Protecting Your Wi-Fi Network

Protecting Your Wi-Fi Network

Protecting Your Wi-Fi Network

If you have a home Wi-Fi network that isn’t secured, there’s a good chance others in your vicinity have connected to your router without your knowledge or consent. Many smartphones today will automatically connect to open Wi-Fi networks, which can suck up your bandwidth and decrease your internet speeds. While this is relatively harmless–more an annoyance, than anything–some may take advantage of your network by doing shady things such as pirating movies and music, which can get draw unwanted attention to your IP address.

Fortunately, it’s pretty easy to avoid these issues. The first thing you should do is secure your Wi-Fi network with a password. This is typically straightforward, but can be tricky if you’ve never had to do it before. There’s usually an address (it usually looks something like this: https://192.168.1.2) you can put in your web browser that will open up your router’s control panel. Sometimes this address is printed on the sticker on your Wi-Fi router. If you don’t see it there, simply search Google for [router manufacturer] + “control panel IP”. So If you have a netgear router, you could search google for “Netgear control panel IP” and you should see the correct address pretty quickly.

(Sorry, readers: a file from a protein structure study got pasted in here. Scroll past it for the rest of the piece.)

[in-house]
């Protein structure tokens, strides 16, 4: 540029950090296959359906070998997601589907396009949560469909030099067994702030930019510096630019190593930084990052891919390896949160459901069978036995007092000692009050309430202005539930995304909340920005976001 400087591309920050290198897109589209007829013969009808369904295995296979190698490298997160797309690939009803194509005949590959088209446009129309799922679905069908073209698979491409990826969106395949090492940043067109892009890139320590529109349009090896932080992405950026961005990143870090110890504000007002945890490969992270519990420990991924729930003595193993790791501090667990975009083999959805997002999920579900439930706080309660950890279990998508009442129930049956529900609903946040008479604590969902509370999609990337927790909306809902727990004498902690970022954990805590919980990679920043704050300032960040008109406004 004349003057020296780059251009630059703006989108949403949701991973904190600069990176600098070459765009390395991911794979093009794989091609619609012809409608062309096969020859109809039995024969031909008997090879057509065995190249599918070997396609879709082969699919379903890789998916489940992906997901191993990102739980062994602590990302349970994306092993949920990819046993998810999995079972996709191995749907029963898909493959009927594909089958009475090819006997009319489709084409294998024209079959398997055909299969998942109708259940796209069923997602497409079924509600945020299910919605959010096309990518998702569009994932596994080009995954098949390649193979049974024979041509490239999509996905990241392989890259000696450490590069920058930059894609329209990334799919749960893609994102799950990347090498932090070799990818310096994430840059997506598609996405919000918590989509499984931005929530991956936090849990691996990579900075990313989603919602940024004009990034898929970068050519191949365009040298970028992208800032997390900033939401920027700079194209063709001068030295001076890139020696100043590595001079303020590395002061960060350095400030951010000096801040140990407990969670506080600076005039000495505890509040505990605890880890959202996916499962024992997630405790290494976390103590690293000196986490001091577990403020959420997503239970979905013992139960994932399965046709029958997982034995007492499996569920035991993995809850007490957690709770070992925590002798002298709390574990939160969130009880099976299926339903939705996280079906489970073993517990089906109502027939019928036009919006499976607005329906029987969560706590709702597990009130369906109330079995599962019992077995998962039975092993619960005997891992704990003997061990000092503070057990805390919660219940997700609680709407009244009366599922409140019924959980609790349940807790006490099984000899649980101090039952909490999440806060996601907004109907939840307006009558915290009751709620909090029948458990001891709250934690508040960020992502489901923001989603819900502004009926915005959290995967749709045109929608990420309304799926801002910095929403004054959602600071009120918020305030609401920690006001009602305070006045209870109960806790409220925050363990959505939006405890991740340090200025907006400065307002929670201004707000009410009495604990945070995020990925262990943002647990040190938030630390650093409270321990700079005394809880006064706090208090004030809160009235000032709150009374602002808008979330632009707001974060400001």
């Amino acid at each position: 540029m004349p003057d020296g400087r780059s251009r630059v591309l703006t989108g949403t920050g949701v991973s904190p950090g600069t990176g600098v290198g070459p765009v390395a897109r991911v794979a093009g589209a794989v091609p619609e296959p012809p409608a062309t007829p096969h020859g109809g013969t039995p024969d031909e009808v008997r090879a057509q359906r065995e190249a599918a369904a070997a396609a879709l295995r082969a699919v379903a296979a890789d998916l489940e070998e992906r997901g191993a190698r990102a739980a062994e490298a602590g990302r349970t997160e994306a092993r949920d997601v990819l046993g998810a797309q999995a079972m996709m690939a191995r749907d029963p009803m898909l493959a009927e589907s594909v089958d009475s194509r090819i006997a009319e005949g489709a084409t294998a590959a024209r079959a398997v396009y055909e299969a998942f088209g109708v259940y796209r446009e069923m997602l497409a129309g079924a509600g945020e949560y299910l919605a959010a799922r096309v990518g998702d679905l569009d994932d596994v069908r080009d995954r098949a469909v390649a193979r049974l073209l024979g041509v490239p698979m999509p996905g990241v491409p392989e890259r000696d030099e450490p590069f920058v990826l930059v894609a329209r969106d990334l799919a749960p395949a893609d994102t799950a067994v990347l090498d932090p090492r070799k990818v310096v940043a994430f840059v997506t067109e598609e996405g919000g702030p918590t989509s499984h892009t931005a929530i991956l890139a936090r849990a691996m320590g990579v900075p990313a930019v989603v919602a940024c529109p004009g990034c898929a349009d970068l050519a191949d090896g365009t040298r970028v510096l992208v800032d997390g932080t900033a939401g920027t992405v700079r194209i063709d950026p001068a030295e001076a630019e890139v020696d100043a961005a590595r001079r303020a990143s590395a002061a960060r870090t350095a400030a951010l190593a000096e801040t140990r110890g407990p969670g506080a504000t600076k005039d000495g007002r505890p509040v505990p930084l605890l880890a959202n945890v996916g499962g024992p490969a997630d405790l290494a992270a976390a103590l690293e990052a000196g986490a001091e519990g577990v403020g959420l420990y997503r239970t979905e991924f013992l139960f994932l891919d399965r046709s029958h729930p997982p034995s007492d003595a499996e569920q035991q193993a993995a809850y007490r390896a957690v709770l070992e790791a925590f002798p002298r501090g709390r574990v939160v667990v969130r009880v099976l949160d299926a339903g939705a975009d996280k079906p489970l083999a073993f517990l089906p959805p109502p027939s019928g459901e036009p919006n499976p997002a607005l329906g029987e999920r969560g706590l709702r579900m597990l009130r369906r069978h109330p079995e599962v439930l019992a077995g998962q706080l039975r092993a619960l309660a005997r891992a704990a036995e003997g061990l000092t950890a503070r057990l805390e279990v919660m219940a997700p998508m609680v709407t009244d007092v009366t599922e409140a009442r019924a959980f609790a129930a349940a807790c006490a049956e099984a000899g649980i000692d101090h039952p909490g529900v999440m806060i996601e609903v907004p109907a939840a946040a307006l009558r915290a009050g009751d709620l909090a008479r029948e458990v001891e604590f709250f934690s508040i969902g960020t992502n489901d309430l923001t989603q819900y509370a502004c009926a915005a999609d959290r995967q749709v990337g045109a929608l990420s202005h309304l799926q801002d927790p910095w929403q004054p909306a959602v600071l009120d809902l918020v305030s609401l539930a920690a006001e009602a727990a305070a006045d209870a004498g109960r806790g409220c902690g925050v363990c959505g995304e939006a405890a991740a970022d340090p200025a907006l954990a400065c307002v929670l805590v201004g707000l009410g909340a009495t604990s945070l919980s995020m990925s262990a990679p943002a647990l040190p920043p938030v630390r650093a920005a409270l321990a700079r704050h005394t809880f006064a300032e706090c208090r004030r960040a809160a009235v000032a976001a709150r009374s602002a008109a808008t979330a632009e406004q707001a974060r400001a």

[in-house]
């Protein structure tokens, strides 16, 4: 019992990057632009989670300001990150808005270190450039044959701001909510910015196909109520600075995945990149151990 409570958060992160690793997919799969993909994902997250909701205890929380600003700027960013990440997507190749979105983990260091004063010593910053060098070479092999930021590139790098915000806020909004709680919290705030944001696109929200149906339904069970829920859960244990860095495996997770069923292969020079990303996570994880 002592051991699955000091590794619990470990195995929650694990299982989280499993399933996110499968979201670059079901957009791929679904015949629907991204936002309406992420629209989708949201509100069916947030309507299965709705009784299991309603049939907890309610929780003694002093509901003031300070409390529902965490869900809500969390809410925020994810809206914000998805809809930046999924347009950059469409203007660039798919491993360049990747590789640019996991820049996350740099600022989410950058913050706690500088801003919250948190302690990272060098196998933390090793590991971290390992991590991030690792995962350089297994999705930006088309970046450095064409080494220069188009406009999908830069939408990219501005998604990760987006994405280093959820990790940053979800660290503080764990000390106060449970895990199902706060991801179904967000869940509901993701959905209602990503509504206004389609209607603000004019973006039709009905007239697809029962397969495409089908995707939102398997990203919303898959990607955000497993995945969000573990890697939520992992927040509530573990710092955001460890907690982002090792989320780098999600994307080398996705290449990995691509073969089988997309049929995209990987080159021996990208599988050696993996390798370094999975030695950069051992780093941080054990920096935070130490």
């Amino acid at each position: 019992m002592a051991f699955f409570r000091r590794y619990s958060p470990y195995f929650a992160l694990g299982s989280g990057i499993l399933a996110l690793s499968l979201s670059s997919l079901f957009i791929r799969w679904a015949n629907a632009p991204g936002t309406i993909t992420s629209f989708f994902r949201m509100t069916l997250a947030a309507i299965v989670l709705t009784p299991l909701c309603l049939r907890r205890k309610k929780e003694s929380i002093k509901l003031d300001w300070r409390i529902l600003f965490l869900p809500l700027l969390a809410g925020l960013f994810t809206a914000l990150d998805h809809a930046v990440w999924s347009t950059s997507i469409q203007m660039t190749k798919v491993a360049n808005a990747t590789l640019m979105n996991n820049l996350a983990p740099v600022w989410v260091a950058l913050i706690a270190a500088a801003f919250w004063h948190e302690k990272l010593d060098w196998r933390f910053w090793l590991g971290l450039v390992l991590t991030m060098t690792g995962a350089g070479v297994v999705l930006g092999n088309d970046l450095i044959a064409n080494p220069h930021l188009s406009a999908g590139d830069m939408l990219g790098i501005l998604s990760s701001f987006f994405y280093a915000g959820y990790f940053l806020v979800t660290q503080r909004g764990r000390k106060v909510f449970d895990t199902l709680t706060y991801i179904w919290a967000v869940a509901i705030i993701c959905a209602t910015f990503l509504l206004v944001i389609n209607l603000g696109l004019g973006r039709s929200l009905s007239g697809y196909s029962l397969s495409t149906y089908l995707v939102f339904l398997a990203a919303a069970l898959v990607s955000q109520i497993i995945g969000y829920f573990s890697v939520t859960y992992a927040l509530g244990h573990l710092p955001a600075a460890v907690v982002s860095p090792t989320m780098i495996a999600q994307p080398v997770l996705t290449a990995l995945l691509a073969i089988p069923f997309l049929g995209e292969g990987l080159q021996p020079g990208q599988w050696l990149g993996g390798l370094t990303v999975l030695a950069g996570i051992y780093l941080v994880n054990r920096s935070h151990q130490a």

Once you’ve found the login page, you’ll have to log in to set up your password. Normally the username and password are “admin,” but that doesn’t always work. You can check this handy site to see what the default settings could be. You’ll then want to find the section where you can set your router password. It’s different for every model, but you’re looking for something along the lines of “security settings.”

When you find the right area, you’ll need to come up with a strong password. Don’t worry about making it something simple to memorize, just write it down on a sticky note so you can get to it when you need it–which shouldn’t be very often. We recommend at least 15 characters for your password, but some would say that’s a bit overkill. As long as it’s over 10 you should be okay, provided you use a password that contains all of the following:

  • Uppercase letters
  • Lowercase letters
  • Numbers
  • Symbols

Pro tip: avoid using uppercase i’s, lower case L’s, zeros and ones, they can be difficult to tell apart and cause a headache when others try to enter the password.

Another good idea is utilizing a firewall to further protect your network, but we’ll go over various firewalls in an upcoming post, so stay tuned!

If you need any assistance getting your router secured, or have any other technical questions/issues you’d like resolved, be sure to call tekRESCUE today (512–843–2835) to discuss your needs!

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